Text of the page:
|Scott Flander: Four to Midnight|
Morrow (Hardcover), ISBN 0-06-018898-7
David Danforth, a black professor at the University of Pennsylvania, stands accused of the murder of Philadelphia police officer Bobby Boland. The impending trial draws super-heated media coverage, and the black community vents its rage. A web site encourages the wrath by publishing inflammatory rhetoric from a poster known only as Tarig who calls for the random shooting of police officers.
In the midst of the unrest, Police Sergeant Eddie North responds to a routine supervisory call and finds two members of his squad administering to a bloody and beaten victim whom he recognizes as black city councilman Sonny Knight. To North's surprise and dismay, Knight identifies the two police officers as his assailants. A search of the scene provides no witnesses, and when an unauthorized tow truck arrives to tow the victim's car, Knight accuses North of attempting a cover up to protect his officers. Charged with the allegations, North and his two squad members find themselves the target of an investigation by Internal Affairs with their jobs at stake and prison in their future. Strangely, the black police commissioner allows them to continue street duty.
As North struggles
to find the person actually behind the assault on Knight, another shocking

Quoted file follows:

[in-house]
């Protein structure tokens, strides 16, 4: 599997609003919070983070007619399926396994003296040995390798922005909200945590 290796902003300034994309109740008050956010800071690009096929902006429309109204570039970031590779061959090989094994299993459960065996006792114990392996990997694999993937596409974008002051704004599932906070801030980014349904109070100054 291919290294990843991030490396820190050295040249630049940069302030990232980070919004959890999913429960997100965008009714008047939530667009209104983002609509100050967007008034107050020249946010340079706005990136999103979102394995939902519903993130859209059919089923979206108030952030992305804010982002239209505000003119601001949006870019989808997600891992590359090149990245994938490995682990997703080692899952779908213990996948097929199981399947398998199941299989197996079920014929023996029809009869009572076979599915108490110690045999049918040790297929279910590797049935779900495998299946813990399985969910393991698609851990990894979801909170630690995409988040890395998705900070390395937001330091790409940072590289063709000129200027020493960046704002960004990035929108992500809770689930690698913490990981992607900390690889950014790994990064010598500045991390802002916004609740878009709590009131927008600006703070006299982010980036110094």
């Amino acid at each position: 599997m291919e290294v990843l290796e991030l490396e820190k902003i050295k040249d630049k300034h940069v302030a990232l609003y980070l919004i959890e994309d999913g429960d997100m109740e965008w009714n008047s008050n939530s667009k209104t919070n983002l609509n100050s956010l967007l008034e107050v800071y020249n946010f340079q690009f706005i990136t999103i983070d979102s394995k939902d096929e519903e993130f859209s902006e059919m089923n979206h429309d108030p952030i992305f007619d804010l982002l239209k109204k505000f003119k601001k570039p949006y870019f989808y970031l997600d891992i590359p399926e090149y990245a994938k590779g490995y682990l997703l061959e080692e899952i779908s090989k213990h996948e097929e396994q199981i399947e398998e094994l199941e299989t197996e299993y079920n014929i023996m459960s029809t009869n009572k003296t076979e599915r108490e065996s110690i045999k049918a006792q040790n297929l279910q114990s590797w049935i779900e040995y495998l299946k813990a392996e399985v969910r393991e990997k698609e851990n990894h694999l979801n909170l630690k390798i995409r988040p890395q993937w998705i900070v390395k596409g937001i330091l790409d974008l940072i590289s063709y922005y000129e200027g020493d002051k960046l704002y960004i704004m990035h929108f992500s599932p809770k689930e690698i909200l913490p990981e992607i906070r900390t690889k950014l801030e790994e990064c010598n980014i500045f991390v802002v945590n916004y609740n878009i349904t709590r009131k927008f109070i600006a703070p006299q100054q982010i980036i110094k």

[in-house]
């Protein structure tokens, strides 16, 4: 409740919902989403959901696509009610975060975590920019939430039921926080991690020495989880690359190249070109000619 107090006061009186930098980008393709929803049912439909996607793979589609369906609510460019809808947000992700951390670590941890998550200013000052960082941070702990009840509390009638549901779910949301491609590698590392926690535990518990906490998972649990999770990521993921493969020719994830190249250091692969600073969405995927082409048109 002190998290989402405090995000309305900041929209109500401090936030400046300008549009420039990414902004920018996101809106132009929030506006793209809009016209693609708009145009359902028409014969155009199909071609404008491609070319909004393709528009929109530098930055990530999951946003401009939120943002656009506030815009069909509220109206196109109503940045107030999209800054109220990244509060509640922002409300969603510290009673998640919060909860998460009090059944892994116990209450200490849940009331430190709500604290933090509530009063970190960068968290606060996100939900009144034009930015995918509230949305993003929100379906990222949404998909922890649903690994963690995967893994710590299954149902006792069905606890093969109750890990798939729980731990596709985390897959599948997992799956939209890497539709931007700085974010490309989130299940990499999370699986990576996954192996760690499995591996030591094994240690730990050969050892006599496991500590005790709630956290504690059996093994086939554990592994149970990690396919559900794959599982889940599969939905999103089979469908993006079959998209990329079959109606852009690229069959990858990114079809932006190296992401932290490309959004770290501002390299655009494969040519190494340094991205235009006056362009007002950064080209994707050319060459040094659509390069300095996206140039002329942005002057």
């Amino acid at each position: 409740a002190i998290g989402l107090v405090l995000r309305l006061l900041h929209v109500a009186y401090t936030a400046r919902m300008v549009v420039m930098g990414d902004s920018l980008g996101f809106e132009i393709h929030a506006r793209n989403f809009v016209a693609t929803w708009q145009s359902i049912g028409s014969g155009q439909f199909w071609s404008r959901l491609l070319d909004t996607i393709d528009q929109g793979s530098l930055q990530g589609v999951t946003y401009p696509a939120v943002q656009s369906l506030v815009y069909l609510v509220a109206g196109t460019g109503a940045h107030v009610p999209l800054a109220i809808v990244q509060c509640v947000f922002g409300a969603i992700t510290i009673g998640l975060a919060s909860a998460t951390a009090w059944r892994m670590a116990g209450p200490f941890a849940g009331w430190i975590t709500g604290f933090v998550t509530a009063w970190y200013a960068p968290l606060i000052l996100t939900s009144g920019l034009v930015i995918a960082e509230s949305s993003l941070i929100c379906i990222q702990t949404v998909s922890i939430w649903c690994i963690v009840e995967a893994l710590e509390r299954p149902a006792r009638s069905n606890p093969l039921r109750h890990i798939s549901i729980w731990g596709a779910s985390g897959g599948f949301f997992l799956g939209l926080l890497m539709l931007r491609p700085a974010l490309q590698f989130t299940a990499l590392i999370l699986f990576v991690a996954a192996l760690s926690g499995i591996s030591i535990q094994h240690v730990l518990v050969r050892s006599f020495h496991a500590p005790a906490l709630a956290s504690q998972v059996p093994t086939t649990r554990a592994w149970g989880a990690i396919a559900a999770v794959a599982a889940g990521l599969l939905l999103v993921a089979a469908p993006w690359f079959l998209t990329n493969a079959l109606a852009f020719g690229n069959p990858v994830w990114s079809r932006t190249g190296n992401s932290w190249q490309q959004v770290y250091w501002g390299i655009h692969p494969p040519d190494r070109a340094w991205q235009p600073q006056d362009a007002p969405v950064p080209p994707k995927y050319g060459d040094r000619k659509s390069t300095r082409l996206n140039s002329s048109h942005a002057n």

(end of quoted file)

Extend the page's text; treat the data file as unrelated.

murder occurs that further inflames the community. An unknown avenger
takes to the streets to ambush and kill cops at random, but especially
targets North and his squad. The department bands together for mutual
protection. North, with the loving support of policewoman and girl friend
Michelle Ryder, works to keep his life together and clear his name.
While interviewing an informant, North stumbles upon an ongoing theft ring involving dirty cops, and he finds himself further entangled in a web of deceit and betrayal of trust. When offers of help come from an unexpected source, North enters into an unwanted partnership that places himself and his partners at risk of their lives.
In this, the second of the Eddie North series, author Flander reprises the themes of the mistrust between the black community and the police, the struggle of cops on the street to maintain both their own sense of honor and the integrity of their profession, and the unwavering bond of loyalty and trust that exists among these comrades. This book, however, delivers an even more tightly written plot than its predecessor. Taut with suspense, it sustains an overriding sense of tension until the turning of the last page. I found it an enjoyable read and a worthy follow-up to the first Eddie North adventure.
Click here to read Clint Hunter's review of Scott Flander's Sons of the City.
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